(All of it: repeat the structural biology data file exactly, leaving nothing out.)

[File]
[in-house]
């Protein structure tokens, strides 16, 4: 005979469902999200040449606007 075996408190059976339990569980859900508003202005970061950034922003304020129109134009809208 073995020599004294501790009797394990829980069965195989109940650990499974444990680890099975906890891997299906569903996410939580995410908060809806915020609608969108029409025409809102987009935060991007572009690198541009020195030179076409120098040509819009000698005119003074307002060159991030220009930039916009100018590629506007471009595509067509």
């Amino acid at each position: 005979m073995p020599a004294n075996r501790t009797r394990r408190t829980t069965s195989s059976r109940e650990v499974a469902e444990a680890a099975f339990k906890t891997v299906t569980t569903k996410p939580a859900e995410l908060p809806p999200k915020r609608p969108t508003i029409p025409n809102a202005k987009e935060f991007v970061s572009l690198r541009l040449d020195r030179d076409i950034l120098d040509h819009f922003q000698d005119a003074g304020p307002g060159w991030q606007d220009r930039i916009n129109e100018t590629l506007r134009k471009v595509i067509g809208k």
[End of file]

[in-house]
């Protein structure tokens, strides 16, 4: 005979469902999200040449606007 075996408190059976339990569980859900508003202005970061950034922003304020129109134009809208 073995020599004294501790009797394990829980069965195989109940650990499974444990680890099975906890891997299906569903996410939580995410908060809806915020609608969108029409025409809102987009935060991007572009690198541009020195030179076409120098040509819009000698005119003074307002060159991030220009930039916009100018590629506007471009595509067509």
């Amino acid at each position: 005979m073995p020599a004294n075996r501790t009797r394990r408190t829980t069965s195989s059976r109940e650990v499974a469902e444990a680890a099975f339990k906890t891997v299906t569980t569903k996410p939580a859900e995410l908060p809806p999200k915020r609608p969108t508003i029409p025409n809102a202005k987009e935060f991007v970061s572009l690198r541009l040449d020195r030179d076409i950034l120098d040509h819009f922003q000698d005119a003074g304020p307002g060159w991030q606007d220009r930039i916009n129109e100018t590629l506007r134009k471009v595509i067509g809208k």